Didn't feel much safer thinking that if there were any terrorists trying to get on his plane they were now quite free to walk through while the security agents dealt with him.

A good security guard would easily be able to tell the difference between someone anxious because of flying, or of large crowds, etc. Unfortunately from what i've heard they don't employ many of those.

Ooh.. (1)

platypusfriend (1956218) | about a year ago | (#42792145)

I could buy a pair of these to see when I make women blush with attracti--- No, wait... lenses are purple. Abort.

Re:Ooh.. (1)

wierd_w (1375923) | about a year ago | (#42792169)

Appropriate styling can make purple lenses attractive, assuming a subset of supporting aesthetic features in the subject. Usually requires a dark hair color. Red hair clashes terribly with purple, for instance.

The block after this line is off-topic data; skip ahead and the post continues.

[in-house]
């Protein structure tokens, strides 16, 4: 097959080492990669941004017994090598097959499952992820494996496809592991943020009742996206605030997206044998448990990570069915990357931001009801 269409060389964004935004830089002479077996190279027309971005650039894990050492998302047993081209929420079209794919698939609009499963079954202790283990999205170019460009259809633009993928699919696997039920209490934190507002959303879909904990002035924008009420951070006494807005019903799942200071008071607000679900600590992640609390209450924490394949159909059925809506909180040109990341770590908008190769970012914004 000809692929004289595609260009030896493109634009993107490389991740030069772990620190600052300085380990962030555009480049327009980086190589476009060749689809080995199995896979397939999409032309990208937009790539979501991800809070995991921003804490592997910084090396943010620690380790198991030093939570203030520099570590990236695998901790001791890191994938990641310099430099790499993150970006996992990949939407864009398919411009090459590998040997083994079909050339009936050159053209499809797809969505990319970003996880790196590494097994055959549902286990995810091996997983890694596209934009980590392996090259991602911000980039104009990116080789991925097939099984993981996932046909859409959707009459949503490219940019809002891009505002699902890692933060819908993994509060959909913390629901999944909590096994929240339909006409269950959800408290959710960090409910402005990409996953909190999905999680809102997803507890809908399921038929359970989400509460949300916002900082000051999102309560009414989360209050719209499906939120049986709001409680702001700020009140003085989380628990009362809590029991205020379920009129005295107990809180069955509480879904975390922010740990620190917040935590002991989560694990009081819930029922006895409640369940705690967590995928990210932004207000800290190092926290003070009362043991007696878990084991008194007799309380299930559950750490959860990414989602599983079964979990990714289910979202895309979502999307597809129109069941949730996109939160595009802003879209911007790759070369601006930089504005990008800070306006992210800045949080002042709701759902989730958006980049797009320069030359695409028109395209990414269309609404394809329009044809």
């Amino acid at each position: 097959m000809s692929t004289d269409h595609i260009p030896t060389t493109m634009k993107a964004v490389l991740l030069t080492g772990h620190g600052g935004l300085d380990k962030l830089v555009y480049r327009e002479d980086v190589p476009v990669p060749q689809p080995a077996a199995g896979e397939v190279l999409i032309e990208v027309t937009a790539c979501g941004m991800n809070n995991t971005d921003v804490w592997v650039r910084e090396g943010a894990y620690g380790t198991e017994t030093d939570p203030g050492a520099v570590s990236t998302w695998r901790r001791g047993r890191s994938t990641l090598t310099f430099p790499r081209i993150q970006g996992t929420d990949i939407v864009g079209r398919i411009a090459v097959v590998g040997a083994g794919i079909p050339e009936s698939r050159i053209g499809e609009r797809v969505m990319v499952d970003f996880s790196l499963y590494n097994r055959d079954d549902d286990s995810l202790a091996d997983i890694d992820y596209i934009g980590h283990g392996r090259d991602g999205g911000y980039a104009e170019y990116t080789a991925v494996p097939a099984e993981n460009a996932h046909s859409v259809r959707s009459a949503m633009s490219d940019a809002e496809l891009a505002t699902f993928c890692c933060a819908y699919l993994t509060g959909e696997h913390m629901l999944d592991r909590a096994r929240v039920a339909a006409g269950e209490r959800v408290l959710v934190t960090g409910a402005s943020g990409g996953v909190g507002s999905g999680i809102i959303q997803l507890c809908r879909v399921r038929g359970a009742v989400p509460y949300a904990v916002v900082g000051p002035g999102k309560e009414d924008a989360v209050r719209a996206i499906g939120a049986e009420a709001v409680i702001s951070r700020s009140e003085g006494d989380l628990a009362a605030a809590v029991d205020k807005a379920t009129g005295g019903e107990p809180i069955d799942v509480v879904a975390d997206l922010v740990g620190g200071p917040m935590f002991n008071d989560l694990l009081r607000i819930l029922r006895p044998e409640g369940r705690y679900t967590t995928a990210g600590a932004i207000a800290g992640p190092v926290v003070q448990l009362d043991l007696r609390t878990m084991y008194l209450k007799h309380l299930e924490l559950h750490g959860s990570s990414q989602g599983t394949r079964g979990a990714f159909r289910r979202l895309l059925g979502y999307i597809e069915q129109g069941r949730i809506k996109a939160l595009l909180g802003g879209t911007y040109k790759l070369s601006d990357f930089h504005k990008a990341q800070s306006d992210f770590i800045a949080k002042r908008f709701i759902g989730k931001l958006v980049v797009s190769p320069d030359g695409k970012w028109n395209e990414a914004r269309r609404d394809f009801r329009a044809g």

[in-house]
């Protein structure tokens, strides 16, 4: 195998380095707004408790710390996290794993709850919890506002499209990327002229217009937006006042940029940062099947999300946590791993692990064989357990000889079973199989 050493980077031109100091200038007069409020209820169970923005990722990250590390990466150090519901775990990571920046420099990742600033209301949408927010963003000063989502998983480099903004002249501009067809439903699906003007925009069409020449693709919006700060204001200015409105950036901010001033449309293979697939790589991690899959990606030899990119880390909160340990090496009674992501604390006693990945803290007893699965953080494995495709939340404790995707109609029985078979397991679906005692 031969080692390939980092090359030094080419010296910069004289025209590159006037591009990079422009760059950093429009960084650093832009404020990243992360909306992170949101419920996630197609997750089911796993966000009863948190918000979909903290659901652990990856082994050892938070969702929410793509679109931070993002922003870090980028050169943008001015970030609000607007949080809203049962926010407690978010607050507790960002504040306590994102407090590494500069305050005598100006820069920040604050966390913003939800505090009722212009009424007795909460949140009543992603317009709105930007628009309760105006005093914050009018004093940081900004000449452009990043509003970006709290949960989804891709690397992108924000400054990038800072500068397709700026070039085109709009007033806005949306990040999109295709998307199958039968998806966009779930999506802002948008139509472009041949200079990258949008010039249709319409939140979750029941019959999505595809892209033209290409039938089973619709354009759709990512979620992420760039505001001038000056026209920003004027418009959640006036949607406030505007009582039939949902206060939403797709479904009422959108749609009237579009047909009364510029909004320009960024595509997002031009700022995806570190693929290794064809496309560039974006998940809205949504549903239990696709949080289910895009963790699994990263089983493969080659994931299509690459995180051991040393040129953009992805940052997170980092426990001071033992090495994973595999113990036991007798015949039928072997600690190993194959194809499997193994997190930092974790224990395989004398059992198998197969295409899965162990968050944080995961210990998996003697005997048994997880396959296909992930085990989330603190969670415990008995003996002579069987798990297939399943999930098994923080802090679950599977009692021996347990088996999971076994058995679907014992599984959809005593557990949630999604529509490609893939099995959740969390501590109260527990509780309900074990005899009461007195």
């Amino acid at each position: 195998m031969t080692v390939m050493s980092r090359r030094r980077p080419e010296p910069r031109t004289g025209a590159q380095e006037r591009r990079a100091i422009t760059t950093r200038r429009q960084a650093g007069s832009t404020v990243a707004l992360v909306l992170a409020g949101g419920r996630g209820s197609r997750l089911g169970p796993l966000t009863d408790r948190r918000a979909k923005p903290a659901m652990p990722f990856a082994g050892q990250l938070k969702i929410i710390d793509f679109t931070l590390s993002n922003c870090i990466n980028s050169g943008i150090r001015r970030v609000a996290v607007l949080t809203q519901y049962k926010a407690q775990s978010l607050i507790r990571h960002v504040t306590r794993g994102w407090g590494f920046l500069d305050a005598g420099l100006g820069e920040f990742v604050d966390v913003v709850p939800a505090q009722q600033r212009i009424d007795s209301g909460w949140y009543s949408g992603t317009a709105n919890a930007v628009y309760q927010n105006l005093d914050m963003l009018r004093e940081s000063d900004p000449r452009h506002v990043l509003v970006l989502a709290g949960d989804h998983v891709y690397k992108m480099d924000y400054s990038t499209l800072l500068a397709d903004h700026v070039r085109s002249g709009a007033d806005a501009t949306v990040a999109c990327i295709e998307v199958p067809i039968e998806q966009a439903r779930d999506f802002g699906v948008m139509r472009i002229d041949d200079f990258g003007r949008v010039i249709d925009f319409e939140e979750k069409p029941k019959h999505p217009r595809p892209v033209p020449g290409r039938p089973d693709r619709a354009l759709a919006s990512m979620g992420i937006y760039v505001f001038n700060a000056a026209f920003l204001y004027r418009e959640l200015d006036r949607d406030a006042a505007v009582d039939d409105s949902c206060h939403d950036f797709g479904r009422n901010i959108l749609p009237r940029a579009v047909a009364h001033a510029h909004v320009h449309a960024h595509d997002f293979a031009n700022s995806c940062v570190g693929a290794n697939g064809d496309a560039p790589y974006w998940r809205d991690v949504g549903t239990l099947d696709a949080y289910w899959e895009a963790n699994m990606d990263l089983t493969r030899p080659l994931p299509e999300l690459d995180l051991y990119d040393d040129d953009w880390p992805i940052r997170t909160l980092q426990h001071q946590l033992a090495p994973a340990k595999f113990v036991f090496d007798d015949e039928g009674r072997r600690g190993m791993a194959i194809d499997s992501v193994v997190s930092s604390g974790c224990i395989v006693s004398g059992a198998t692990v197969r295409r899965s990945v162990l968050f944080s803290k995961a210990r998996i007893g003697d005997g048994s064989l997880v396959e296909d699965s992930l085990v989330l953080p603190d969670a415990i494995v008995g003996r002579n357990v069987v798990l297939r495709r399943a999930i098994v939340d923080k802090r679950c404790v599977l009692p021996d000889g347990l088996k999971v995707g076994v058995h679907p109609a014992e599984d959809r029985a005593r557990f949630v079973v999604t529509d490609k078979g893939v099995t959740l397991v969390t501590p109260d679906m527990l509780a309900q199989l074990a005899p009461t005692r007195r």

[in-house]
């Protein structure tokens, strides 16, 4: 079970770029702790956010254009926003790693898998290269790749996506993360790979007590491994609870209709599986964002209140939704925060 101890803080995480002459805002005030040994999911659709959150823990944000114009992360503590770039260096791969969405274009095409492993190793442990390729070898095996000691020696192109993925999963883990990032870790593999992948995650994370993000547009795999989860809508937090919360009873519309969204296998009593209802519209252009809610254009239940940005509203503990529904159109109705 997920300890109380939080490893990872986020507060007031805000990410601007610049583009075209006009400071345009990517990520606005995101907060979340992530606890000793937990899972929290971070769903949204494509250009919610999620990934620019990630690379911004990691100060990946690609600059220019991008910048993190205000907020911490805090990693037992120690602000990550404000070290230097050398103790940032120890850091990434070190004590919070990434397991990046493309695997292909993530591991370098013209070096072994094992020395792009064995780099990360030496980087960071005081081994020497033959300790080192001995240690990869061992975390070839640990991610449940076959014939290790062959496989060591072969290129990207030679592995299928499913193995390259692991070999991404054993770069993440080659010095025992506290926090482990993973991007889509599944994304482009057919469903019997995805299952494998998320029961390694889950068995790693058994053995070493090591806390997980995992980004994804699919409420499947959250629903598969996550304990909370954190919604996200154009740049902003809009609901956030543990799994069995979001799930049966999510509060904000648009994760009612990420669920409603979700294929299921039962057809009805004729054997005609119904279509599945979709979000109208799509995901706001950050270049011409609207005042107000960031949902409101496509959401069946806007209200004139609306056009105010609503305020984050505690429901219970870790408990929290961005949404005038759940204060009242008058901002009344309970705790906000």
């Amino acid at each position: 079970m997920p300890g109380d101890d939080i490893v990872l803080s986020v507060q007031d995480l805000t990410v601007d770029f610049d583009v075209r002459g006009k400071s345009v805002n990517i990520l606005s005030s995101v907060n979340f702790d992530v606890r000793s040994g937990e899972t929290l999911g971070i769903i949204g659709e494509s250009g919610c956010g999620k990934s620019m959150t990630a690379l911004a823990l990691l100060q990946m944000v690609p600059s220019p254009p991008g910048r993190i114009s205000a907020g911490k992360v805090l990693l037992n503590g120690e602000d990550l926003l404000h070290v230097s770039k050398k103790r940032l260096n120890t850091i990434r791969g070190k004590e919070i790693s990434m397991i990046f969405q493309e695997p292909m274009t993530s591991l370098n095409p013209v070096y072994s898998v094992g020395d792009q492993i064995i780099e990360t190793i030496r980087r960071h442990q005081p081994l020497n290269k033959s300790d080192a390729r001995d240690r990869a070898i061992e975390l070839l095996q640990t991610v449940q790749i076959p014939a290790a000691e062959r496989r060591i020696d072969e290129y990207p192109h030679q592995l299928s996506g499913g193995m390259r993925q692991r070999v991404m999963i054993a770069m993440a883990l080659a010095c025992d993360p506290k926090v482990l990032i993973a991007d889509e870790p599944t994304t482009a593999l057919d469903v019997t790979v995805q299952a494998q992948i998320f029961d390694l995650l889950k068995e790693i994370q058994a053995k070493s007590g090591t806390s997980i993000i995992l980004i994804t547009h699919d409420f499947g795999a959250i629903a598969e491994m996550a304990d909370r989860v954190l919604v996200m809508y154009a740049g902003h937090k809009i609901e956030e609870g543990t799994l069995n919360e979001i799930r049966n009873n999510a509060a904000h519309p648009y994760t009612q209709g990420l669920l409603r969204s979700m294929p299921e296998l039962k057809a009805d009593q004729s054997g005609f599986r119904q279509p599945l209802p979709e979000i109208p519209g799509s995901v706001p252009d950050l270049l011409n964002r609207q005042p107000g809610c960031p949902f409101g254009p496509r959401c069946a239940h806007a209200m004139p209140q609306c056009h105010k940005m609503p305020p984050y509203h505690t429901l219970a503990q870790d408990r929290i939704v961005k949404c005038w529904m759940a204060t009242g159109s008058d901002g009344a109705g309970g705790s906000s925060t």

From your response, I take it that you are one of those people that just plain look bad when wearing purple?

Re:Ooh.. (1)

DavidClarkeHR (2769805) | about a year ago | (#42792229)

Appropriate styling can make purple lenses attractive, assuming a subset of supporting aesthetic features in the subject. Usually requires a dark hair color. Red hair clashes terribly with purple, for instance.

From your response, I take it that you are one of those people that just plain look bad when wearing purple?

Heh. Well, most things go well when paired with other things they match with.

Realistically though, purple glasses are going to be more-or-less unattractive, based solely on the fact that they're outside of the norm.

Re:Ooh.. (1)

wierd_w (1375923) | about a year ago | (#42792297)

Purple lenses used to be quite common in the early 19th century, due to the primary decolorant used in glasswear being manganese. As a consequence, many styles appeared to use that color to accentuate rather than distract from features of the wearer, and many were quite attractive.

Not that I am suggesting people wear 19th century styles, just pointing out a possible wealth of subject matter from which to draw inspiration and ideas on how to overcome the issue with purple tinted lenses in security workers, doctors, and casino staff, if not just the ordinary public.

Re:Ooh.. (1)

Holladon (1620389) | about a year ago | (#42792607)